In the paper, the researchers focus on all potential ecological effects whether an effect is adverse or beneficial, says Kaser, who is a doctoral student in the Department of Entomology. They apply their own approach to the Anopheles gambiae mosquito -- a malaria vector being engineered to suppress the wild mosquito population, says David, who is a doctoral student in the Department of Ecology, Evolution, and Behavior. They explore possible ecological effects during the transitory phase in the short term and steady state phases of the GE mosquito in the long term, David says.
"The population isn't the same the whole time. You do have these transitory phases where the potential effects could be quite different than the effects during the steady state phase," Kaser says.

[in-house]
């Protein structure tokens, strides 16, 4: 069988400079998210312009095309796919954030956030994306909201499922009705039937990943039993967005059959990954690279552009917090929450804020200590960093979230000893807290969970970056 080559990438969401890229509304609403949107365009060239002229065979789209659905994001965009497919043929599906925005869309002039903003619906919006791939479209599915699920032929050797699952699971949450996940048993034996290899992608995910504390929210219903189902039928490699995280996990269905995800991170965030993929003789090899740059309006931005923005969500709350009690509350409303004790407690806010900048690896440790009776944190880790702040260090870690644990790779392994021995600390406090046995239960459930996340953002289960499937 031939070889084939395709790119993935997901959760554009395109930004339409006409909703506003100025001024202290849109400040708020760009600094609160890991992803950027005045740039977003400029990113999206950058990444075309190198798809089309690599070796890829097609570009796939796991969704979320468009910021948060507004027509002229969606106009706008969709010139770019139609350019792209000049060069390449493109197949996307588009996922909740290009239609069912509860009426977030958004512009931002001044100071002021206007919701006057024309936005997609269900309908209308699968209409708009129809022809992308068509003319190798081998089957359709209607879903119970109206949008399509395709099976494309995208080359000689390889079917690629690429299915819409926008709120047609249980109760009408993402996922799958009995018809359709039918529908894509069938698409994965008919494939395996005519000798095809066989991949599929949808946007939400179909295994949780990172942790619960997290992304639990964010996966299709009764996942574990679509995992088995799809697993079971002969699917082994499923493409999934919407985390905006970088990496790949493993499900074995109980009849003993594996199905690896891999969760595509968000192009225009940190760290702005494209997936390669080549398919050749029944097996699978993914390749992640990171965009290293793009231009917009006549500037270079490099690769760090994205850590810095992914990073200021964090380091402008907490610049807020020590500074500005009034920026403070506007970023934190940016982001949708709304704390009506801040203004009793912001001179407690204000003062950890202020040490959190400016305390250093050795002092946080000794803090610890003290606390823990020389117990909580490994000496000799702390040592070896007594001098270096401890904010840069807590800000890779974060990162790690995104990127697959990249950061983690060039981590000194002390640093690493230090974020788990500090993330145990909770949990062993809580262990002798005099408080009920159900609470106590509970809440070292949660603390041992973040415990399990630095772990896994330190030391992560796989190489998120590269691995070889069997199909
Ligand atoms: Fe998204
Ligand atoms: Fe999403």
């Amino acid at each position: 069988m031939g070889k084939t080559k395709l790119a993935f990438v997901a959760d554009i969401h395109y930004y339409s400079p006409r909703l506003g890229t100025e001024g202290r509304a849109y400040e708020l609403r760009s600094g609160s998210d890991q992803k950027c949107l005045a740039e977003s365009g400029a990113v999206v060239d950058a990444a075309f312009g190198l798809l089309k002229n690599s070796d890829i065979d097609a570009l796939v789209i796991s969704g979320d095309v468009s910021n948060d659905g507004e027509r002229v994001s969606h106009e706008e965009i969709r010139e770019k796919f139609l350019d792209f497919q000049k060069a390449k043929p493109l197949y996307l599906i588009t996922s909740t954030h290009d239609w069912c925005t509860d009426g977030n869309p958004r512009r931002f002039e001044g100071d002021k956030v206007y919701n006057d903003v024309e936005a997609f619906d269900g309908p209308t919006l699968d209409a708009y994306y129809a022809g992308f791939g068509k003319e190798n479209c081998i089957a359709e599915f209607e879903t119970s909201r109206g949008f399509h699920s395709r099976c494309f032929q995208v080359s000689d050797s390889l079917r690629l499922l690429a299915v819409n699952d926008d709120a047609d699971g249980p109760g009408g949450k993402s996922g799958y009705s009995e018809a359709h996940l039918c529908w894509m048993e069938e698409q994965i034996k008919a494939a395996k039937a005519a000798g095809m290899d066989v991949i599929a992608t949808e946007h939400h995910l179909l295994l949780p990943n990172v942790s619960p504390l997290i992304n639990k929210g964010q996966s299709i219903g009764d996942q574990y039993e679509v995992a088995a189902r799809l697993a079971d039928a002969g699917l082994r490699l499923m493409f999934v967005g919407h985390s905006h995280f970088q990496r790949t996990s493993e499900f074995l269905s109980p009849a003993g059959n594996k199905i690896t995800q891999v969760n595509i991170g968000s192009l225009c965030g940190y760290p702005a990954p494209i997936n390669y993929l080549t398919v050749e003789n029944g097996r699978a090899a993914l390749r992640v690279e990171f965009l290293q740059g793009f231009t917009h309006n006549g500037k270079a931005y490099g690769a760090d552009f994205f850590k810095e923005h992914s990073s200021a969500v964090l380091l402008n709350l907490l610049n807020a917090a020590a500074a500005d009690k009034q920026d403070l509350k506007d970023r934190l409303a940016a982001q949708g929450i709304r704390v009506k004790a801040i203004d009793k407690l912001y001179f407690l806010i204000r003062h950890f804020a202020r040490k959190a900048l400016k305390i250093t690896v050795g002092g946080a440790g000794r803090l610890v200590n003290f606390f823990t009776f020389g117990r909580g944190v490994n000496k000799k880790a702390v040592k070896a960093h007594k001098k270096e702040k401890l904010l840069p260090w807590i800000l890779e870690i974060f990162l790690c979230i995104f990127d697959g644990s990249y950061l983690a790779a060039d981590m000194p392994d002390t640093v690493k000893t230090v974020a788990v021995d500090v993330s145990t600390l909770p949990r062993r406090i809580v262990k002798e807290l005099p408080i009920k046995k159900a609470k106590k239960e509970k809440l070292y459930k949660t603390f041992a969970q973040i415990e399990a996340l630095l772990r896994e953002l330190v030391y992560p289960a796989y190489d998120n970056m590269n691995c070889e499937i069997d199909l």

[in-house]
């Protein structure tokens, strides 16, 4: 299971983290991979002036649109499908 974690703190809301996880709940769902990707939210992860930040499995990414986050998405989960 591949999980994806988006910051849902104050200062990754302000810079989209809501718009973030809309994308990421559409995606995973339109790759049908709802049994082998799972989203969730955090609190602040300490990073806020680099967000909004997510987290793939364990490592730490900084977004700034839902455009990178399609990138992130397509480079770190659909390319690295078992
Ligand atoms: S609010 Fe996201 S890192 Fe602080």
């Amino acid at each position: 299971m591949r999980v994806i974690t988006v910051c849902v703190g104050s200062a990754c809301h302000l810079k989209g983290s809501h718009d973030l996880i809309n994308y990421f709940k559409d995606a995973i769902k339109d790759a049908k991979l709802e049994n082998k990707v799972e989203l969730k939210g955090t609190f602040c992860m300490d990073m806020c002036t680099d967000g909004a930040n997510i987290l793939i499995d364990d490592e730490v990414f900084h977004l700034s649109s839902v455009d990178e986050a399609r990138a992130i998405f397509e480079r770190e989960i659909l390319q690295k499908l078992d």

Many risk assessments only look at the end result. "Our framework really tries to evaluate the entire range of potential effects," he says.
That more comprehensive look is what sets their approach apart from others.
"We think this is a novel and important contribution because many past risk assessments that were just looking at the final population state were missing a lot of really important effects," says Roth, a doctoral student in the Department of Forest Resources. "And that's where we think our framework can really add to identifying effects that could be important throughout this whole process."